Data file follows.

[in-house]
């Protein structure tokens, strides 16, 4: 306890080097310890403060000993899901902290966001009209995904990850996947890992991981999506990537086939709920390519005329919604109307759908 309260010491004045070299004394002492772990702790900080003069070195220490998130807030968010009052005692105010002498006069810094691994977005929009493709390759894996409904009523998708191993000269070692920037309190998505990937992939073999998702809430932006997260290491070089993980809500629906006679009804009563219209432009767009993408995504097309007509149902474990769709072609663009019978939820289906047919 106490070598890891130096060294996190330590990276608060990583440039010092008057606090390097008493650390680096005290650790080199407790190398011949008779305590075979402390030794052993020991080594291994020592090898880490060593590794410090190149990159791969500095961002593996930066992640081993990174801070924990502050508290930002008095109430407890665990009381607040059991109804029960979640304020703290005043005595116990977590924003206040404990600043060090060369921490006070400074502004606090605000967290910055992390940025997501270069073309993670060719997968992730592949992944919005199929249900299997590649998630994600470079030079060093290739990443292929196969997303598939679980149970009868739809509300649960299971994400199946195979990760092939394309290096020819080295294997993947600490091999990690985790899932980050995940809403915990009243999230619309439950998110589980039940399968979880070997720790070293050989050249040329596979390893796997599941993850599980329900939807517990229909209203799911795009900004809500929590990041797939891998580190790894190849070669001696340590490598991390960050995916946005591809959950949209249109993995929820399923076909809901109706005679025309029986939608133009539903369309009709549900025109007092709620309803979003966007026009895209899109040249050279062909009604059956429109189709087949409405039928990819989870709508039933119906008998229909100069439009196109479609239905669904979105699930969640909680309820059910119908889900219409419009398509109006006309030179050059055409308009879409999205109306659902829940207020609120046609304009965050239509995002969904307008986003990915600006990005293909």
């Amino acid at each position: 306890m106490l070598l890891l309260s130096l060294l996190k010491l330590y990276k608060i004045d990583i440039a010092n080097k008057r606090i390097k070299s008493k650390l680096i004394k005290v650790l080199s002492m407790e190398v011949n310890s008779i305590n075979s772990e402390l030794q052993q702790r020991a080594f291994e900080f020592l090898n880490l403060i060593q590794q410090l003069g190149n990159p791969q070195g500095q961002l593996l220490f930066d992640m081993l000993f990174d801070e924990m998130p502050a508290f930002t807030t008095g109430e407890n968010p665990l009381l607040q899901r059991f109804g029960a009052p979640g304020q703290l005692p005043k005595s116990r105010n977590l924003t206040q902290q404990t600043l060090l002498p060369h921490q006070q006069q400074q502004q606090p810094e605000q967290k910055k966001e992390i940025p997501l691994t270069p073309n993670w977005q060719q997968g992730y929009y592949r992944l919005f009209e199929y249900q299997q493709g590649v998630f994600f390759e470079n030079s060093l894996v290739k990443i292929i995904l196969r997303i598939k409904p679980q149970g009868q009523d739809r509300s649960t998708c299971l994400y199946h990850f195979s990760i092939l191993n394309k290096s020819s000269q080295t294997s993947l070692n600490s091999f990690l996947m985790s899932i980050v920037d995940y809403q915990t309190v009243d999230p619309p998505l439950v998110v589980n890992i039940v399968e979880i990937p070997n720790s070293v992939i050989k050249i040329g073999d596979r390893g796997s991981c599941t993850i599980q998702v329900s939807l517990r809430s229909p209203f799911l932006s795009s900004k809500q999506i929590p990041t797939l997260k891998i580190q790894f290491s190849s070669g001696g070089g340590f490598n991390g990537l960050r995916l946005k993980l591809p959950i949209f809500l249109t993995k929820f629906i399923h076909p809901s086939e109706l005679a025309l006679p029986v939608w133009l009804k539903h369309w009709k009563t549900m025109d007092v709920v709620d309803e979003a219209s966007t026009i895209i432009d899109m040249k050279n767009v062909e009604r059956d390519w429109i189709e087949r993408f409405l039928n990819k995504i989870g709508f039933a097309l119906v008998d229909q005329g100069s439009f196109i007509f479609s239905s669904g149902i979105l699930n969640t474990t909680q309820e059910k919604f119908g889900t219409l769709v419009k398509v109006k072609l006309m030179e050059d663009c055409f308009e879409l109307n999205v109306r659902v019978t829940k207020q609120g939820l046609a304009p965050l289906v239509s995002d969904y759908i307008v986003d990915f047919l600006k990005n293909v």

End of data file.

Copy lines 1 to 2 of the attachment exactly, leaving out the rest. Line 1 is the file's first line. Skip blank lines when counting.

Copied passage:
[in-house]
């Protein structure tokens, strides 16, 4: 306890080097310890403060000993899901902290966001009209995904990850996947890992991981999506990537086939709920390519005329919604109307759908 309260010491004045070299004394002492772990702790900080003069070195220490998130807030968010009052005692105010002498006069810094691994977005929009493709390759894996409904009523998708191993000269070692920037309190998505990937992939073999998702809430932006997260290491070089993980809500629906006679009804009563219209432009767009993408995504097309007509149902474990769709072609663009019978939820289906047919 106490070598890891130096060294996190330590990276608060990583440039010092008057606090390097008493650390680096005290650790080199407790190398011949008779305590075979402390030794052993020991080594291994020592090898880490060593590794410090190149990159791969500095961002593996930066992640081993990174801070924990502050508290930002008095109430407890665990009381607040059991109804029960979640304020703290005043005595116990977590924003206040404990600043060090060369921490006070400074502004606090605000967290910055992390940025997501270069073309993670060719997968992730592949992944919005199929249900299997590649998630994600470079030079060093290739990443292929196969997303598939679980149970009868739809509300649960299971994400199946195979990760092939394309290096020819080295294997993947600490091999990690985790899932980050995940809403915990009243999230619309439950998110589980039940399968979880070997720790070293050989050249040329596979390893796997599941993850599980329900939807517990229909209203799911795009900004809500929590990041797939891998580190790894190849070669001696340590490598991390960050995916946005591809959950949209249109993995929820399923076909809901109706005679025309029986939608133009539903369309009709549900025109007092709620309803979003966007026009895209899109040249050279062909009604059956429109189709087949409405039928990819989870709508039933119906008998229909100069439009196109479609239905669904979105699930969640909680309820059910119908889900219409419009398509109006006309030179050059055409308009879409999205109306659902829940207020609120046609304009965050239509995002969904307008986003990915600006990005293909």